(BIVN) – The Sunday evening eruption of Kīlauea – the first eruptive activity at the volcano in over two years – has already erased the growing summit water lake and is replacing it with a new lava lake at the base of the crater.
The eruption started suddenly at approximately 9:30 p.m. HST during a brief earthquake swarm at the summit. Scientists say multiple fissures opened on the walls of Halemaʻumaʻu crater. The lava cascaded into the summit water lake, boiling off the water and forming a new lava lake at the base of the crater.
The activity is contained within Halemaʻumaʻu crater in Kīlauea caldera, scientists say. One of the fountains within the crater was 165 feet tall.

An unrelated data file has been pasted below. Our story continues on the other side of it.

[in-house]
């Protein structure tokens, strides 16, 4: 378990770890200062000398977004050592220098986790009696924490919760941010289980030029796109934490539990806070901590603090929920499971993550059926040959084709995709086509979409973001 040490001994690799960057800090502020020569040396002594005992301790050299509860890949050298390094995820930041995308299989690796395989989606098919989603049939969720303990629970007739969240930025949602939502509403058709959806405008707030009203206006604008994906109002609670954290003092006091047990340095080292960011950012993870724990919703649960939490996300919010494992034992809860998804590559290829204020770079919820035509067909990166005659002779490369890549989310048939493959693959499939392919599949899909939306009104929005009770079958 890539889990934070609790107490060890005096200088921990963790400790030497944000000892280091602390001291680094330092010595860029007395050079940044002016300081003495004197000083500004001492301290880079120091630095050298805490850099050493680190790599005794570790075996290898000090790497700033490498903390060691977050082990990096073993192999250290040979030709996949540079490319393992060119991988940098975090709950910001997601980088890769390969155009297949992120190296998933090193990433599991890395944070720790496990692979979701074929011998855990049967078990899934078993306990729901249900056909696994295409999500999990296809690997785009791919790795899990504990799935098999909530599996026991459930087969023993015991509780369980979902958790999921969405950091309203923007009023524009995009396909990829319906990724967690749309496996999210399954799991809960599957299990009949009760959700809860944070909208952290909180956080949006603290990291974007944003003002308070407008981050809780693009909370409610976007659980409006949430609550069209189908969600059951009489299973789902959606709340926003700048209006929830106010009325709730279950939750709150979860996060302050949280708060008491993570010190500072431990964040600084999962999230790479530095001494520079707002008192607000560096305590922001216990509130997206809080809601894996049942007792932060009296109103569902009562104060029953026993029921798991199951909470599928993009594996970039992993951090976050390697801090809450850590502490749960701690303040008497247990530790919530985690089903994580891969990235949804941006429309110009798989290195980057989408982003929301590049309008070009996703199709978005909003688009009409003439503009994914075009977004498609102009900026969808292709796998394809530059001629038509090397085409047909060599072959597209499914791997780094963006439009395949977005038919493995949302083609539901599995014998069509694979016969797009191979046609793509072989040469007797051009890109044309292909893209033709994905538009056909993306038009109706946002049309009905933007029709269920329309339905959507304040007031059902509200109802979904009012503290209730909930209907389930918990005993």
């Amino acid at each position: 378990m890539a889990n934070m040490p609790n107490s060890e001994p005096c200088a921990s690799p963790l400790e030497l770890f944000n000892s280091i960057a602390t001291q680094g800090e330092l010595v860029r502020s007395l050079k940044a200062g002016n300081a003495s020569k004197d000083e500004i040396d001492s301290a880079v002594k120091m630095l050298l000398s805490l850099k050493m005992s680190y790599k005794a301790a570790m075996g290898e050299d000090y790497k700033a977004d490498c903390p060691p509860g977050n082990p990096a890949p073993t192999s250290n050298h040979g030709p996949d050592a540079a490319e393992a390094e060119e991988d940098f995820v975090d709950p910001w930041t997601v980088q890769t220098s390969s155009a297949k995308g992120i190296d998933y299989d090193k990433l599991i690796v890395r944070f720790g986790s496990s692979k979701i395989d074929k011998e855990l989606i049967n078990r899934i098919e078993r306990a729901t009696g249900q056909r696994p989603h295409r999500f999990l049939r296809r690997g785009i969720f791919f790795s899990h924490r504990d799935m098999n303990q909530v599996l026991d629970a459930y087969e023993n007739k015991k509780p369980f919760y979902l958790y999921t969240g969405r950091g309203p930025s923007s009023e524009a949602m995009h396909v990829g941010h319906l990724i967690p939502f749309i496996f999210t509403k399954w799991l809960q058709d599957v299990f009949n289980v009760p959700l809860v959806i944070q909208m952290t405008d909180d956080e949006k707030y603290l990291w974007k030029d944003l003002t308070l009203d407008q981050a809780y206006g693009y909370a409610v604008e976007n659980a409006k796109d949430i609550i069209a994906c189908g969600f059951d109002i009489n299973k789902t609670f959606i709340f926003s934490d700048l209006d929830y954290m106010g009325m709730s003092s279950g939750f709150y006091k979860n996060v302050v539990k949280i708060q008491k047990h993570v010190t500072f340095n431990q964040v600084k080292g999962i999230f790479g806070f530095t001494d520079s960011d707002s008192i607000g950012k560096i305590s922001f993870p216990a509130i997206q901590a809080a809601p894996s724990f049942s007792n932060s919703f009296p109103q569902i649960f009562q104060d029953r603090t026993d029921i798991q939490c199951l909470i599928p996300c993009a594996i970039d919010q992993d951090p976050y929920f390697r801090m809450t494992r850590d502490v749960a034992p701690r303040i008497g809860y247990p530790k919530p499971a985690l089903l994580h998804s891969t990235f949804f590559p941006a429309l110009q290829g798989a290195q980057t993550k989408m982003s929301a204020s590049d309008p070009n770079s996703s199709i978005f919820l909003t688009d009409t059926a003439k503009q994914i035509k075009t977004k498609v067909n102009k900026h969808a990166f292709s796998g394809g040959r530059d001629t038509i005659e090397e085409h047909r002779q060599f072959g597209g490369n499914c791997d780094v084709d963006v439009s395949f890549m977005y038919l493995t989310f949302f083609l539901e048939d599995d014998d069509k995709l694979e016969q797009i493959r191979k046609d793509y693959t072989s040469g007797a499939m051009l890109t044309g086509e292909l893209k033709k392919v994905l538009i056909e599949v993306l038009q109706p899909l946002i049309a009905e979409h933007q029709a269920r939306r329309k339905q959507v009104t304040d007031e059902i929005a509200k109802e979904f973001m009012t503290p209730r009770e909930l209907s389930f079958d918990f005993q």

The National Weather Service posted an update at 12:21 a.m. Monday morning, saying that “all available data indicate that the eruption that occurred at Halemaʻumaʻu late Sunday night is easing, with just a low-level steam cloud lingering.” The forecasters said that the Hawaiʻi County Civil Defense reported that “no ashfall was observed near and downwind of the crater, including on Highway 11, and that the eruption may have been primarily comprised of steam.”